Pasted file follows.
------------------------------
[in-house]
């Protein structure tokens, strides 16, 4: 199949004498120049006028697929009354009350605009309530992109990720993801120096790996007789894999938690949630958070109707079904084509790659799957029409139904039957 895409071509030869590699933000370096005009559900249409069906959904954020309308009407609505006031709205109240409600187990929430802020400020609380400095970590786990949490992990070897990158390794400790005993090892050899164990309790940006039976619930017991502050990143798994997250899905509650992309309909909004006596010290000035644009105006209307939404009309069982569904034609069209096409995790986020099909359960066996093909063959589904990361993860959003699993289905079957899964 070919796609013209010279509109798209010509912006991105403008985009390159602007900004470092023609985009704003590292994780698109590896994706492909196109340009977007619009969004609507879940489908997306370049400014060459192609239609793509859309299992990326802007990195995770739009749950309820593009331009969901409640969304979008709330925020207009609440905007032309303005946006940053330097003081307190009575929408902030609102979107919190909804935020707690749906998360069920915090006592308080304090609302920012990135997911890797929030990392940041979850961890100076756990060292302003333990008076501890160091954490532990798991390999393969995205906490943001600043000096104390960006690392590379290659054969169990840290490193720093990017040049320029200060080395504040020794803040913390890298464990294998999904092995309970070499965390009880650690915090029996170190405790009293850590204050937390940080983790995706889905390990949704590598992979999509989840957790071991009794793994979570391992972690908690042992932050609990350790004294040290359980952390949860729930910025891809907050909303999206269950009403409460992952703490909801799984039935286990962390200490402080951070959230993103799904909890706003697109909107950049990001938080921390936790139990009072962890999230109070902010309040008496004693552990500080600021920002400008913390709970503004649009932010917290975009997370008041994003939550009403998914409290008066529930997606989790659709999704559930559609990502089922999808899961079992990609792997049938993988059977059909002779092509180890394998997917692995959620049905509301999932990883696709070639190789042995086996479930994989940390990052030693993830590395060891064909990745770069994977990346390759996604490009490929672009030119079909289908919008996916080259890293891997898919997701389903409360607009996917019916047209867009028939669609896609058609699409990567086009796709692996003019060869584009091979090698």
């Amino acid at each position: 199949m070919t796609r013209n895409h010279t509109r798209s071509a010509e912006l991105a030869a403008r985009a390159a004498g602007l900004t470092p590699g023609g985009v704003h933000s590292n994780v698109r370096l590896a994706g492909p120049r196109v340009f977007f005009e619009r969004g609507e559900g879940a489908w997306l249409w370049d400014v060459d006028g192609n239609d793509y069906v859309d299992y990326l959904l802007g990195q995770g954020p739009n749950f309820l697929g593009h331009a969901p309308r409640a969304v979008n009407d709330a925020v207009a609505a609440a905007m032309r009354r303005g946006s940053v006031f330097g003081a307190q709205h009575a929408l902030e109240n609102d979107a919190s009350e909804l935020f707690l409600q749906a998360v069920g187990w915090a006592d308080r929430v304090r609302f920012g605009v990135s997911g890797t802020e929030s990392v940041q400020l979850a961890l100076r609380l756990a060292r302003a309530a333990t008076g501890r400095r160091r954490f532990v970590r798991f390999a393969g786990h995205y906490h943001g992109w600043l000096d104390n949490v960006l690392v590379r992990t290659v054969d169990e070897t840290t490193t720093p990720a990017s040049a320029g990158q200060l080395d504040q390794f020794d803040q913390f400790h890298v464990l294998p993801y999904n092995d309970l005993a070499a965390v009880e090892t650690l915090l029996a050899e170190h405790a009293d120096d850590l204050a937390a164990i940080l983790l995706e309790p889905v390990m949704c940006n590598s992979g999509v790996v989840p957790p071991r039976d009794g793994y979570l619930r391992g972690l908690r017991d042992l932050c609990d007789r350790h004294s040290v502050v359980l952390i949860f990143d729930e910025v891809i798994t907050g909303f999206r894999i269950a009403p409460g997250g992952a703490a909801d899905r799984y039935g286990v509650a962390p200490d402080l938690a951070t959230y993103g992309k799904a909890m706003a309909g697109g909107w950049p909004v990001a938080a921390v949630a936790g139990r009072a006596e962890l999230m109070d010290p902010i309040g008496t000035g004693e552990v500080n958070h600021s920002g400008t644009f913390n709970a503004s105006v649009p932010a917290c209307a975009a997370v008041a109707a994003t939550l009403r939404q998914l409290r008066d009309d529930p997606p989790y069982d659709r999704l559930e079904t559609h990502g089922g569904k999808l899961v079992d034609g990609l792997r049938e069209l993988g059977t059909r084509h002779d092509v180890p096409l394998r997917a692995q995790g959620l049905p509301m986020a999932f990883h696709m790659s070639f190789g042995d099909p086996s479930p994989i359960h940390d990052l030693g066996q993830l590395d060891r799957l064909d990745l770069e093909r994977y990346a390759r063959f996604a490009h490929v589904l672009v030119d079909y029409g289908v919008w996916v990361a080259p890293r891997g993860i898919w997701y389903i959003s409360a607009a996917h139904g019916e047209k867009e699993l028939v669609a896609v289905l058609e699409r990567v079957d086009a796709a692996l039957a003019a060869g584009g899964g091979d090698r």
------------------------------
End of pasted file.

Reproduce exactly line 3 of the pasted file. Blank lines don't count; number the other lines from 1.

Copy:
């Amino acid at each position: 199949m070919t796609r013209n895409h010279t509109r798209s071509a010509e912006l991105a030869a403008r985009a390159a004498g602007l900004t470092p590699g023609g985009v704003h933000s590292n994780v698109r370096l590896a994706g492909p120049r196109v340009f977007f005009e619009r969004g609507e559900g879940a489908w997306l249409w370049d400014v060459d006028g192609n239609d793509y069906v859309d299992y990326l959904l802007g990195q995770g954020p739009n749950f309820l697929g593009h331009a969901p309308r409640a969304v979008n009407d709330a925020v207009a609505a609440a905007m032309r009354r303005g946006s940053v006031f330097g003081a307190q709205h009575a929408l902030e109240n609102d979107a919190s009350e909804l935020f707690l409600q749906a998360v069920g187990w915090a006592d308080r929430v304090r609302f920012g605009v990135s997911g890797t802020e929030s990392v940041q400020l979850a961890l100076r609380l756990a060292r302003a309530a333990t008076g501890r400095r160091r954490f532990v970590r798991f390999a393969g786990h995205y906490h943001g992109w600043l000096d104390n949490v960006l690392v590379r992990t290659v054969d169990e070897t840290t490193t720093p990720a990017s040049a320029g990158q200060l080395d504040q390794f020794d803040q913390f400790h890298v464990l294998p993801y999904n092995d309970l005993a070499a965390v009880e090892t650690l915090l029996a050899e170190h405790a009293d120096d850590l204050a937390a164990i940080l983790l995706e309790p889905v390990m949704c940006n590598s992979g999509v790996v989840p957790p071991r039976d009794g793994y979570l619930r391992g972690l908690r017991d042992l932050c609990d007789r350790h004294s040290v502050v359980l952390i949860f990143d729930e910025v891809i798994t907050g909303f999206r894999i269950a009403p409460g997250g992952a703490a909801d899905r799984y039935g286990v509650a962390p200490d402080l938690a951070t959230y993103g992309k799904a909890m706003a309909g697109g909107w950049p909004v990001a938080a921390v949630a936790g139990r009072a006596e962890l999230m109070d010290p902010i309040g008496t000035g004693e552990v500080n958070h600021s920002g400008t644009f913390n709970a503004s105006v649009p932010a917290c209307a975009a997370v008041a109707a994003t939550l009403r939404q998914l409290r008066d009309d529930p997606p989790y069982d659709r999704l559930e079904t559609h990502g089922g569904k999808l899961v079992d034609g990609l792997r049938e069209l993988g059977t059909r084509h002779d092509v180890p096409l394998r997917a692995q995790g959620l049905p509301m986020a999932f990883h696709m790659s070639f190789g042995d099909p086996s479930p994989i359960h940390d990052l030693g066996q993830l590395d060891r799957l064909d990745l770069e093909r994977y990346a390759r063959f996604a490009h490929v589904l672009v030119d079909y029409g289908v919008w996916v990361a080259p890293r891997g993860i898919w997701y389903i959003s409360a607009a996917h139904g019916e047209k867009e699993l028939v669609a896609v289905l058609e699409r990567v079957d086009a796709a692996l039957a003019a060869g584009g899964g091979d090698r």